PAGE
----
who never wants to be bored on the job.
...who wants focus in his or her professional career.
...who wants to excel in the administrative support profession.
If you meet any OR all of those three criteria, you're ready to learn about
goal setting. It's a trite short phrase. But if set and implemented correctly,
goals are what will give you satisfaction on the job. Professional goals
are the reason you will not just get out of bed to go to work but rather
the reason you will get out of bed to go to work "with eager anticipation".
"Setting and achieving career goals is a key requirement to career satisfaction," confirms
Debra Behler, owner of Kick Start Careers in Fort Thomas, Kentucky. A former
20-year administrative support professional, Behler now coaches administrative
professionals in resume and career techniques (www.kickstartcareers.com).
Develop an Attitude
Get excited about goal setting. Don't dread goals or the goal setting process.
It's all about attitude and perception. Perceive goals as simply new challenges
and adventures that will keep you from getting bored on the job.
And when you succeed in completing a goal, you'll find it personally satisfying
to say "I did it"---even if it's just to your spouse, a friend
or yourself. And every time you complete a goal, you'll feel more serene
internally too because goal completion boosts your self-confidence (and
even your self-esteem sometimes).
Develop the Right Goals
So just what type of goal gives you this "high"? Well, it's not
necessarily the kind of goal completion whereas your boss says "I
want the xyz project draft completed in two days." Sure that's a goal.
And you have to set specific objectives to meet it. And if you complete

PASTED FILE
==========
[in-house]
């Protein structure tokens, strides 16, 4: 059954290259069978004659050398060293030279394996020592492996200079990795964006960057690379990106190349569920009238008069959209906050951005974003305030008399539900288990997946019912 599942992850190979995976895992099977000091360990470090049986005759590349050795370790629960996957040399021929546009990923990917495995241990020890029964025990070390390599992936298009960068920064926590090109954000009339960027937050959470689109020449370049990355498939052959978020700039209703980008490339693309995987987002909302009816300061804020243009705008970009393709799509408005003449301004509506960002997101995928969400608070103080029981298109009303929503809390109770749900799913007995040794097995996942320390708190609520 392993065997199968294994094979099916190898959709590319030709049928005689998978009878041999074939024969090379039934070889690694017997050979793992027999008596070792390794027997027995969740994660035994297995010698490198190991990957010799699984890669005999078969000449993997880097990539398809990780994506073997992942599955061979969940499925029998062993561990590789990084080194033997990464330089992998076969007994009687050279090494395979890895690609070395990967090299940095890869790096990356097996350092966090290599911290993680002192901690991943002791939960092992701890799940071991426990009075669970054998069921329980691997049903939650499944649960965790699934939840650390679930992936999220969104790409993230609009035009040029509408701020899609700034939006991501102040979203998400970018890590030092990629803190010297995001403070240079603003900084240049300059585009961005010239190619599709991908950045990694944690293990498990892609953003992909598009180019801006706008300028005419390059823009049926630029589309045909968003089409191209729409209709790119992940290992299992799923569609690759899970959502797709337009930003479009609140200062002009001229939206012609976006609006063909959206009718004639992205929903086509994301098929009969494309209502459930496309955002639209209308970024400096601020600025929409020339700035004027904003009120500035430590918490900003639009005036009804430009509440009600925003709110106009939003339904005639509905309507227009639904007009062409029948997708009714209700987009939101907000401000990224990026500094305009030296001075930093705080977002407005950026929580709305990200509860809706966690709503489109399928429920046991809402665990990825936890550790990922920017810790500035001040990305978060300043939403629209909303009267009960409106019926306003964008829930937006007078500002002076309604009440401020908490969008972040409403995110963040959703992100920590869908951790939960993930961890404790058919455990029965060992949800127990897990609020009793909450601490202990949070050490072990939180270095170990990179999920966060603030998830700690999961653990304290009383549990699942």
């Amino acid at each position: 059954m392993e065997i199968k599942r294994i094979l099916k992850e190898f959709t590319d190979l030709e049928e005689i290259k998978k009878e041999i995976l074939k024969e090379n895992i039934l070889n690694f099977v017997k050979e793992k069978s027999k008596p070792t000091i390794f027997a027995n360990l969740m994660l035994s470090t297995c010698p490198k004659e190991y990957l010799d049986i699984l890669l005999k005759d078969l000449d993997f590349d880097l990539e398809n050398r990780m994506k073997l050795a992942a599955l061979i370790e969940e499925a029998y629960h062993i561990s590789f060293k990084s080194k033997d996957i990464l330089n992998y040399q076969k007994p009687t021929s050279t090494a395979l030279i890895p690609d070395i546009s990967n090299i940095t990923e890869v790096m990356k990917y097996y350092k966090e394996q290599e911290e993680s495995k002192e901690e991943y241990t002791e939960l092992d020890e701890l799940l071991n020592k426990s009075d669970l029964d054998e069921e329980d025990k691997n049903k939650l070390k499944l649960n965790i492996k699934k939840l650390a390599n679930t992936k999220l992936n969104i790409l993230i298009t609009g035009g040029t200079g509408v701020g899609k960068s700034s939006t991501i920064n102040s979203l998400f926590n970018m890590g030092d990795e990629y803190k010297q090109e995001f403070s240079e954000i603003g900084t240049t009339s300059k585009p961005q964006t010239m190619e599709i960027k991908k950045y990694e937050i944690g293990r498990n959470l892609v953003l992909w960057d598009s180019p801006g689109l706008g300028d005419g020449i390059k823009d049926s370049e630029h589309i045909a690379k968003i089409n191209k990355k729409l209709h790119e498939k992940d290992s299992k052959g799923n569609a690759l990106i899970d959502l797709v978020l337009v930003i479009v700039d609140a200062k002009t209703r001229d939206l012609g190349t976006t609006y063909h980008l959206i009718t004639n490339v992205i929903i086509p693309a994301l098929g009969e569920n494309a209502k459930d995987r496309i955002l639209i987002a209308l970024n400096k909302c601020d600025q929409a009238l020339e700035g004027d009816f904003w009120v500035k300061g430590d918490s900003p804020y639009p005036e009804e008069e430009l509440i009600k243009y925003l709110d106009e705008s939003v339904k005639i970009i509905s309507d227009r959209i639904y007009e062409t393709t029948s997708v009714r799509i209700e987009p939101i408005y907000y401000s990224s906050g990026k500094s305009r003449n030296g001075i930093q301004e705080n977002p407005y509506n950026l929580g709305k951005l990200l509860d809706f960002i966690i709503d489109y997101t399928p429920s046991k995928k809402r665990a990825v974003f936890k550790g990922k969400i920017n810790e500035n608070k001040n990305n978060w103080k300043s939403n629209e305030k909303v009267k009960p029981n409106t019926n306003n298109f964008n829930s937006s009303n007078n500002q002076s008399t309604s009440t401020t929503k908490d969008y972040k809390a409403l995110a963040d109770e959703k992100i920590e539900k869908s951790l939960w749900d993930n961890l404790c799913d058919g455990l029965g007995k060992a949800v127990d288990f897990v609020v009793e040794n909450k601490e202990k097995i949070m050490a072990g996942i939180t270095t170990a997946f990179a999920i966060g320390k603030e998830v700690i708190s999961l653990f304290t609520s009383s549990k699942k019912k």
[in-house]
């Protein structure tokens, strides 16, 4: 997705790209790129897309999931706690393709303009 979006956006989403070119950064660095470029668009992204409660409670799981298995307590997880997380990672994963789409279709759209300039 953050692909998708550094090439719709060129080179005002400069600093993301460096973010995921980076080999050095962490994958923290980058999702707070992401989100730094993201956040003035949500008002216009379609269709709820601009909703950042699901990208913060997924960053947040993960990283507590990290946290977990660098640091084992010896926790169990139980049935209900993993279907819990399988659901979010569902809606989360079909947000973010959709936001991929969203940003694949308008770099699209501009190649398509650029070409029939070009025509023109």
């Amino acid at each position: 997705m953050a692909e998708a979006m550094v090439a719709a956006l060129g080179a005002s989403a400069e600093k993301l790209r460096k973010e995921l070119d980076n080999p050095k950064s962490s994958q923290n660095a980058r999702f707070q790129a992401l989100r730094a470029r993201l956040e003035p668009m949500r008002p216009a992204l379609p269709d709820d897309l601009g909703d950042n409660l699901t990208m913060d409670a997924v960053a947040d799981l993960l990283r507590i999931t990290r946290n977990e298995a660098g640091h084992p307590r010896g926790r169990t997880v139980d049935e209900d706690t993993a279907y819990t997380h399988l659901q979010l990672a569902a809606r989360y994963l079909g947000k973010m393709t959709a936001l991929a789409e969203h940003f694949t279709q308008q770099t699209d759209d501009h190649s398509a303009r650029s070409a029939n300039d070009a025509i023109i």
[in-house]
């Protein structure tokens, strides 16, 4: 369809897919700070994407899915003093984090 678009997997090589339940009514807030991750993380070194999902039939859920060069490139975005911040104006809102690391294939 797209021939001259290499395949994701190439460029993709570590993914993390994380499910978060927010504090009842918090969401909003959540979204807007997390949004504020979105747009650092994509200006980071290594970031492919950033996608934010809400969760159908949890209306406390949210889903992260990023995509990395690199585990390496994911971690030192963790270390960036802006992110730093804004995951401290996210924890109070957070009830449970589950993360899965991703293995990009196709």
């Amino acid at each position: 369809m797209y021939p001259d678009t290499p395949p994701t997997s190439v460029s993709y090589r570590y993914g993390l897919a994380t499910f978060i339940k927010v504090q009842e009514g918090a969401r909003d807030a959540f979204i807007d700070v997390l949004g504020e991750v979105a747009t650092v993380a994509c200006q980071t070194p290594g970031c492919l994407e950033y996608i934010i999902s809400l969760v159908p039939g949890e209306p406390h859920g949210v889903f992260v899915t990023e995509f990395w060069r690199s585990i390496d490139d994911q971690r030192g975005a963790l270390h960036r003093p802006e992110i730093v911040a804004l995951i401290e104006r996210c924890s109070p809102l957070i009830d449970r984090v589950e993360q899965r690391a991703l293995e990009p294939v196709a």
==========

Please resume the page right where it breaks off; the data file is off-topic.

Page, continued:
it on time in two days, your reward is you get to go home on time (and
keep your job for another day). But completing the xyz project draft for
your boss is a specific project goal.
The goals that are going to give you the warm, fuzzy feeling (and possibly
the chance for advancement in your career) are of a different sort (not
necessarily project goals though meeting those is important too in order
to retain your job). Here are several goals that Behler suggests will keep
you progressing in your career:
a certification relevant to your field, such as CPS, CAP or MOUS.
a college degree. Investigate applying any CPS, CAP and CEU credits toward
that degree. [And don't use age as an excuse if you're not freshly graduated
from high school; these days the nontraditional age student is fast becoming
the traditional college student.]
a leadership role in an organization on a work team. For instance, have
you ever considered joining and participating in the International Association
of Administrative Professionals (www.iaap-hq.org)?
bilingual. For example, learning Spanish could make you indispensable in
your current or next job if many customers or employees there only speak
a mentor. Then meet with him or her bimonthly to discuss your career development.
[And as you learn, reach out to take on the leadership role of mentoring
your image, literally. An image consultant can advise you whether or not
you look the part of a contemporary business professional and if not, how
to look more so. A professional appearance speaks volumes on the job.
X number of people annually that you normally wouldn't encounter. How?
Attend a Chamber of Commerce or other business organization networking
event. [Some of these people even could be your next boss or mentor.]
at least six conferences, seminars or dinners with a keynote speaker whom
you admire professionally.
your presentation skills. One way to do this is by joining Toastmasters
International (www.toastmasters.org). Presentation skills help you to communicate
better with others, whether as team leader or project manager.
your resume (at least annually). You'll be prepared if a new career opportunity
If any goal stated above fits into your professional (or personal) development
scheme, grab it and run with it. But feel free to add other goals to that
list too. For instance, your goal may be related to how much money you'd